Basic Security Principles/Information
Table of Contents
- How to Suck at InfoSec
- Getting Started with InfoSec
- Being the First Security Person
- Careers in Information Security
- Cognitive Bias
- Critical Thinking
- Common Vulnerability Scoring System
- Fundamental Papers
- Helping Others
- Asking Better Questions
- Normalization of Deviance
- Problem Solving
- Regular Expressions
- To Do:
- Add 'Day 0' Stuff - First member of the security team
- Learning the Ropes 101: Introduction - zsec.uk
- InfoSec Newbie List by Mubix
- A collection of resources/documentation/links/etc to help people learn about Infosec and break into the field.
- One week of bugs - danluu.com
- I could do that in a weekend! - danluu.com
- Zero-One-Infinity Rule - catb.org
- Every TED Talk Ever, In One Brutal Parody - FastCompany
- Improving Infosec (or any Community/Industry) in One Simple but Mindful Step - Matt Graeber
- 40 Key Computer Science Concepts Explained In Layman’s Terms - carlcheo.com
- Software Engineering Body of Knowledge (SWEBOK) - IEEE
Infra Living Standard — whatwg.org
- Last Updated 30 August 2019; The Infra Standard aims to define the fundamental concepts upon which standards are built.
- The Most Important Productivity Lesson I Ever Learned - Daniel Messler
- How to exit Vim
Every Security Team is a Software Team Now - Dino Dai Zovi(Black Hat USA 2019 Keynote)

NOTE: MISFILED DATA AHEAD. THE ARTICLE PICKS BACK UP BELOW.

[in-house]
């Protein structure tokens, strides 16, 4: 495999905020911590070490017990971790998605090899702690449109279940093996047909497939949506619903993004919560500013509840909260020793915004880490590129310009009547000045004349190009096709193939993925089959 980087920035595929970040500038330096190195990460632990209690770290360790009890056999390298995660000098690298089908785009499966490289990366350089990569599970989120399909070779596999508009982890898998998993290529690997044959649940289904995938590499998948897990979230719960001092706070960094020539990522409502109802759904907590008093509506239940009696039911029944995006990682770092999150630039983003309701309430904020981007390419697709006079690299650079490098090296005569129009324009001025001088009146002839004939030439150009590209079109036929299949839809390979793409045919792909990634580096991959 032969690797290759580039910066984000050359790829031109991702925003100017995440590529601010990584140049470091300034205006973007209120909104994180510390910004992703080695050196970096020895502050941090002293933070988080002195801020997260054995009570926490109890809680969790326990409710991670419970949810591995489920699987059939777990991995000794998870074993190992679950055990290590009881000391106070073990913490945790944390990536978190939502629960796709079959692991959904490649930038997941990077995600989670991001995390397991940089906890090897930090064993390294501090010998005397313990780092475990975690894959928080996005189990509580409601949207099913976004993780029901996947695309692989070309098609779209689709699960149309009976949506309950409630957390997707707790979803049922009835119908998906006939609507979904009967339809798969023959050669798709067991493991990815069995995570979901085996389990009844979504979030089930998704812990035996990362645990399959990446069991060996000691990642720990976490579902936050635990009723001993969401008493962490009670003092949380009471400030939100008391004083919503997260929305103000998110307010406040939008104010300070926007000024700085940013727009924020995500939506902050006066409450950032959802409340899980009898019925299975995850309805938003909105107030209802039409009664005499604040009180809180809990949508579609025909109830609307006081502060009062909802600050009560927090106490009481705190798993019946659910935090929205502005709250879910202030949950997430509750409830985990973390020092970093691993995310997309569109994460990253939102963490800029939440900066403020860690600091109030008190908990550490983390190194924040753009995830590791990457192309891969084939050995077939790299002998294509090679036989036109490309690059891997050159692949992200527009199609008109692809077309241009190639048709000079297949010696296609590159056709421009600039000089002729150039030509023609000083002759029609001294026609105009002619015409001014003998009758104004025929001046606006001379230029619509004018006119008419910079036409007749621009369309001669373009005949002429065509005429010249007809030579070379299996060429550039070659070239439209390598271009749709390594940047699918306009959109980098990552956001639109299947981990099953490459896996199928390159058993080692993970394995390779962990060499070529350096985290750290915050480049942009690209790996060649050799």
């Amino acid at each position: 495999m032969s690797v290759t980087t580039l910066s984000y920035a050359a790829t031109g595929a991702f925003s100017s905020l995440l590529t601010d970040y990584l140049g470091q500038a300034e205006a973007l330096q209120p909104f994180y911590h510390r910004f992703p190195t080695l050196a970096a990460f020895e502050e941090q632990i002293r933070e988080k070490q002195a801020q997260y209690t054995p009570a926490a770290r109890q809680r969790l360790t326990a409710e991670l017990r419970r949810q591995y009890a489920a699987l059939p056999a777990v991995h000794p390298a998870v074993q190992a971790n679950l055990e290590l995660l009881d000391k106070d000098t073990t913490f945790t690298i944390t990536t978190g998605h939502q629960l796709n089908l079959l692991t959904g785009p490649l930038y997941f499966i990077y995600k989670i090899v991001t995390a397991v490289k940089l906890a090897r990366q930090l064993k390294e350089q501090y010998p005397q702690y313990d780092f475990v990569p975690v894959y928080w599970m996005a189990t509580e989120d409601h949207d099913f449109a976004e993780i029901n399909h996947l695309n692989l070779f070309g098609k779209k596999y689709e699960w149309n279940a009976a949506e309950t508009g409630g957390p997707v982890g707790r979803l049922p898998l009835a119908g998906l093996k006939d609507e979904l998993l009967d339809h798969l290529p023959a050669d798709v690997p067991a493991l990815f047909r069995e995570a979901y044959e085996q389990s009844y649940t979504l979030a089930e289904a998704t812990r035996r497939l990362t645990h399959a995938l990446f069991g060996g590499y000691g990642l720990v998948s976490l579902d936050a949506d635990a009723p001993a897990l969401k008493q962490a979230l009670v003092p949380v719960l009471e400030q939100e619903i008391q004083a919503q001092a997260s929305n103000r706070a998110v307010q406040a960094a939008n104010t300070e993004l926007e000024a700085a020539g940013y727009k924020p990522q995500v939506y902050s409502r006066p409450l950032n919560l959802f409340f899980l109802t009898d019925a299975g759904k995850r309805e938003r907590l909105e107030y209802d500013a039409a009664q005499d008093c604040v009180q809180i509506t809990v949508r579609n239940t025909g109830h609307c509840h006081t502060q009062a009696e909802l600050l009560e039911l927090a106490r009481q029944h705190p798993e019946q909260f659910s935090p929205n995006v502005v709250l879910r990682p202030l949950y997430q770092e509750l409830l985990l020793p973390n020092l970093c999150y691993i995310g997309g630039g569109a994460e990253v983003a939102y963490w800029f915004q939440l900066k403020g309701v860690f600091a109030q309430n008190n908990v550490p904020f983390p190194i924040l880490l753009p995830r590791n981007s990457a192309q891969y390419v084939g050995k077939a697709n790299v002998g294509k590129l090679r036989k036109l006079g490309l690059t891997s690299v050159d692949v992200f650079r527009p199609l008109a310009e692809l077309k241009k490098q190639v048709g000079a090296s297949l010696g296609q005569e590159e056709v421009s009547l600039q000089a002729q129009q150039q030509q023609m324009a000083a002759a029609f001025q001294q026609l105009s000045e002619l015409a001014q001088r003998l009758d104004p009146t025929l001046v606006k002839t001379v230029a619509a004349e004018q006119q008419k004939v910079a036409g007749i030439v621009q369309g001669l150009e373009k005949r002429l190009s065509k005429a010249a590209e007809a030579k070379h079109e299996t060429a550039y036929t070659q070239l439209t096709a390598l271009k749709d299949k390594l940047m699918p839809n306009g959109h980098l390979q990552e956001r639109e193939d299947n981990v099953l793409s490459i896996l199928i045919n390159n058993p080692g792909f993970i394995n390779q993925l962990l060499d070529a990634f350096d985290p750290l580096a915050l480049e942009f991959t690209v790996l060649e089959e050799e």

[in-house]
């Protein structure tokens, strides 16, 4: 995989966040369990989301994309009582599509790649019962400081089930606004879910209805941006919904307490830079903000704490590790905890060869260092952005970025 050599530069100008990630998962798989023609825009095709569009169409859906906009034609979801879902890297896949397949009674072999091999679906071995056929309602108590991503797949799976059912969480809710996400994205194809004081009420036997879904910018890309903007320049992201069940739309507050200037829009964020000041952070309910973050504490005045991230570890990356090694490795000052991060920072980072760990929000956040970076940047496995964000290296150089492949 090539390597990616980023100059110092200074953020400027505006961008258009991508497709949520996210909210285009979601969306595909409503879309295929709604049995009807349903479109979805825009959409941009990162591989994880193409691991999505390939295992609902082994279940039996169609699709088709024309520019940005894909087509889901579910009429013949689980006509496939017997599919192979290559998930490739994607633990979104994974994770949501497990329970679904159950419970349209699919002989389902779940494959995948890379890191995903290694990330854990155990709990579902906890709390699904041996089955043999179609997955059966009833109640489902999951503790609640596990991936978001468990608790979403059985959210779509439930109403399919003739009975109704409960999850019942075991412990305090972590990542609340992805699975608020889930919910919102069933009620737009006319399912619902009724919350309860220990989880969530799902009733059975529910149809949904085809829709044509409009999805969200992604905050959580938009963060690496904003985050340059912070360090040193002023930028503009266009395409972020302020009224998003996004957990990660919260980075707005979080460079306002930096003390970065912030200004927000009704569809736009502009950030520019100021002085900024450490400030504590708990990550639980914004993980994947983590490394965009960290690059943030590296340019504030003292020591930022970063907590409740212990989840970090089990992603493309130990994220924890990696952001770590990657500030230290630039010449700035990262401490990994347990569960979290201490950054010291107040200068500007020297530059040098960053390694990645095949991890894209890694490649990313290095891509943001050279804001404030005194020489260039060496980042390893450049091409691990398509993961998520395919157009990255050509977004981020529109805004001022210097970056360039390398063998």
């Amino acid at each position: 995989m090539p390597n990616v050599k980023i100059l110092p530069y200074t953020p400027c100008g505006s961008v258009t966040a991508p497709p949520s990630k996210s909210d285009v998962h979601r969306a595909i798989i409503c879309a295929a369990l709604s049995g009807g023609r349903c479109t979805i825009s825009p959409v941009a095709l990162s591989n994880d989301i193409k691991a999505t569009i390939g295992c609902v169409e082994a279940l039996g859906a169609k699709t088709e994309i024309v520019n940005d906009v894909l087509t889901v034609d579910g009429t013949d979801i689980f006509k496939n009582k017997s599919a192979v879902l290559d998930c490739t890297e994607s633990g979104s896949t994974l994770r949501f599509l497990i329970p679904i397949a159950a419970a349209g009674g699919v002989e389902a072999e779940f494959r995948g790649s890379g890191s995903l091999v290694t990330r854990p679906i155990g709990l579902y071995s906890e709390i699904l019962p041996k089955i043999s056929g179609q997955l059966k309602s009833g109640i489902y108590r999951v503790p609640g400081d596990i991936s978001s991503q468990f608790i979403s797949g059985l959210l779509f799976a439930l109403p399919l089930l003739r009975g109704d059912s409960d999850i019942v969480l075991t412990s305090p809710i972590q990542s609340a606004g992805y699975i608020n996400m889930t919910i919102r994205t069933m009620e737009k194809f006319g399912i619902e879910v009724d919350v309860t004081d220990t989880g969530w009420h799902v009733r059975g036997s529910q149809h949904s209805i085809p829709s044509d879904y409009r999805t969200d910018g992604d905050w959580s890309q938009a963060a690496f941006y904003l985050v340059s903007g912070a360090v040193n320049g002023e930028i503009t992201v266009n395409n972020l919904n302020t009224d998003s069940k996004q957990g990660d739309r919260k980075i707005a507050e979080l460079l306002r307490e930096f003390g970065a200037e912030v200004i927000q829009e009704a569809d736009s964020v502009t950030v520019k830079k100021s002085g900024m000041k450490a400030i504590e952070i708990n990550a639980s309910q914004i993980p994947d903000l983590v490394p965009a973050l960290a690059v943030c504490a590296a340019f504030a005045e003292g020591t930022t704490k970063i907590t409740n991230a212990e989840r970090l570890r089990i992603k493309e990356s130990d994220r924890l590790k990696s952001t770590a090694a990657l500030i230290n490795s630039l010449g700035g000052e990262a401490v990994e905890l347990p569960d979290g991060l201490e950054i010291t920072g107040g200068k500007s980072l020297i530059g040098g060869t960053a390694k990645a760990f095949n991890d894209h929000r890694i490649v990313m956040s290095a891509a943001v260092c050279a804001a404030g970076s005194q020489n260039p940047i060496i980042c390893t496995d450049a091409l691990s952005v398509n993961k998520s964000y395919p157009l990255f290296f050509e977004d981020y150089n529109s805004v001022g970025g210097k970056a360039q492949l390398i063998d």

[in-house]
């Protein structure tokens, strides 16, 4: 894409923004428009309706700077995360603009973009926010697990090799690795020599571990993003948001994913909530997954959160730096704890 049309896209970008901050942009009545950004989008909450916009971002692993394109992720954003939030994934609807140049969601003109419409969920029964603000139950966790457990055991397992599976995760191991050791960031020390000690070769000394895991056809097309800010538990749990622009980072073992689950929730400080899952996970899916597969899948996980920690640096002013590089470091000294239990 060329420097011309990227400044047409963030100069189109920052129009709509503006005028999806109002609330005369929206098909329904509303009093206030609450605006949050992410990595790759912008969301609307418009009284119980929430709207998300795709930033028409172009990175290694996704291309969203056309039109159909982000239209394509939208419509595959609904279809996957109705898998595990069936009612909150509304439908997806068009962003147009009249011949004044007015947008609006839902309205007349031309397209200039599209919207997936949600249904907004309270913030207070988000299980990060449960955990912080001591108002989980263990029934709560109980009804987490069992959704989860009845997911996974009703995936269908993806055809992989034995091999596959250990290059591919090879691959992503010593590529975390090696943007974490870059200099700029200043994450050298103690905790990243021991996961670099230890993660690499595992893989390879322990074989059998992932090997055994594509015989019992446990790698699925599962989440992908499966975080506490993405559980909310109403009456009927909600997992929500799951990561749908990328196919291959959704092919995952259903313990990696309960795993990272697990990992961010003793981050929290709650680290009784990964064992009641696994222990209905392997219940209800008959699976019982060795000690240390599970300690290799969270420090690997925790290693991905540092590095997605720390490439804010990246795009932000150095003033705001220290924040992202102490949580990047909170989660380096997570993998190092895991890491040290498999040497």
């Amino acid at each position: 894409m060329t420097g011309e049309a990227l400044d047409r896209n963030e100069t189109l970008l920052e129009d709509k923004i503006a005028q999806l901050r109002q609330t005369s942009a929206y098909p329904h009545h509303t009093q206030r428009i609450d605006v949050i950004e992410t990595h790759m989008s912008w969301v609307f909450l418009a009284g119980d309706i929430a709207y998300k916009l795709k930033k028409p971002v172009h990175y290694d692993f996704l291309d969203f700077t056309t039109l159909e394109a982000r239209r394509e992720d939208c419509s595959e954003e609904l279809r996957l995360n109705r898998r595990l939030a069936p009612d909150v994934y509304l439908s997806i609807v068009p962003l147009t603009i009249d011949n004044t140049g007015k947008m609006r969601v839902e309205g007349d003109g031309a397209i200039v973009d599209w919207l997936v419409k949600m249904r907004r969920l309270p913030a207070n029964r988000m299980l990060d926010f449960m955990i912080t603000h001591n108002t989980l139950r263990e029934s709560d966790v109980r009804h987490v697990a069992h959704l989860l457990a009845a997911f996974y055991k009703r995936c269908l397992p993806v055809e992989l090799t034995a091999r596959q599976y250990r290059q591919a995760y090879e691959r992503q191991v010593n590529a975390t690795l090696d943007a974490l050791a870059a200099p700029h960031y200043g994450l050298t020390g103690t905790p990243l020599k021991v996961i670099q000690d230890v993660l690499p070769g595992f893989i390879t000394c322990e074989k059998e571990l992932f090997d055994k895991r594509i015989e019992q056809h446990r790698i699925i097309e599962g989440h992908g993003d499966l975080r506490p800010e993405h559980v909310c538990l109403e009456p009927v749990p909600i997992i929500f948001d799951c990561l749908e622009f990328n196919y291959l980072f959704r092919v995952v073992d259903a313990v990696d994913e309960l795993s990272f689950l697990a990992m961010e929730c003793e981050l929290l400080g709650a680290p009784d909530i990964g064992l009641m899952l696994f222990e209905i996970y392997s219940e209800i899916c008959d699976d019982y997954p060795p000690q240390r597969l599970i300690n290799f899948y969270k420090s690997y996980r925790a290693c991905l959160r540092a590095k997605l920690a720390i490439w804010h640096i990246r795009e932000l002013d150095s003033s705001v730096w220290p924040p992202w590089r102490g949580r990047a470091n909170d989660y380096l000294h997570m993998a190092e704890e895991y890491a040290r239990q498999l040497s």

- As software is eating the world, every company is becoming a software company. This doesn’t mean that every company is shipping software products, it means that services and products in every field are becoming increasingly driven, powered, and differentiated by software. Let’s explore what that will do to how cybersecurity is practiced in enterprises of all types. Peter Drucker famously said that “Culture eats strategy for breakfast.” There have been two large cultural shifts in software engineering over the last 20 years that created the successful strategies behind how software is eating the world. First, there was Agile (2001). In response to the inefficiencies of classic “waterfall” software development, Agile focused on breaking down the barriers between software requirements, development, and testing by having software development teams own their roadmaps as well as their quality. Separate product management organizations evolved into product owners working directly with the software team. Similarly, separate quality assurance organizations evolved into a focus on building quality into the software development process. This should remind us of how we talk about needing to build security in, but most importantly, this change was effected by software teams themselves vs. forced onto them by a separate security organization. There is a lesson to be learned there. Next came DevOps (2009), which brought the agile mindset to server operations. Software teams now began to own their deployment and their uptime. Treating software teams as the end-user and customer has driven the replacement of traditional ops with the cloud and replacing the traditional stack with serverless models. Ops teams evolved into software teams that provide platforms, tools, and self-service infrastructure to internal teams. They provide value by increasing internal teams’ productivity while reducing costs to the entire organization through economies of scale and other efficiencies. When a cross-functional team owns their features, their quality, their deployment, and their uptime, they fully own their end-to-end value stream. Next, they will evolve to also own their own risks and fully own their end-to-end impact. There are two big shifts involved as teams begin to own their end-to-end impact: software teams need to own their own security now and security teams need to become full-stack software teams. Just as separate product management and quality assurance organizations diffused into cross-functional software teams, security must now do the same. At his re:Invent 2018 Keynote, Amazon’s CTO Werner Vogels proclaimed that “security is everyone’s job now, not just the security team’s.” But if security is every teams’ job, what is the security team’s job? Just like how classic ops teams became internal infrastructure software teams, security teams will become internal security software teams that deliver value to internal teams through self-service platforms and tools. Security teams that adopt this approach will reduce the risk to the organization the most while also minimizing impact to overall productivity. In this talk, we’ll explore how this is already being done across high-performing companies and how to foster this security transformation at yours.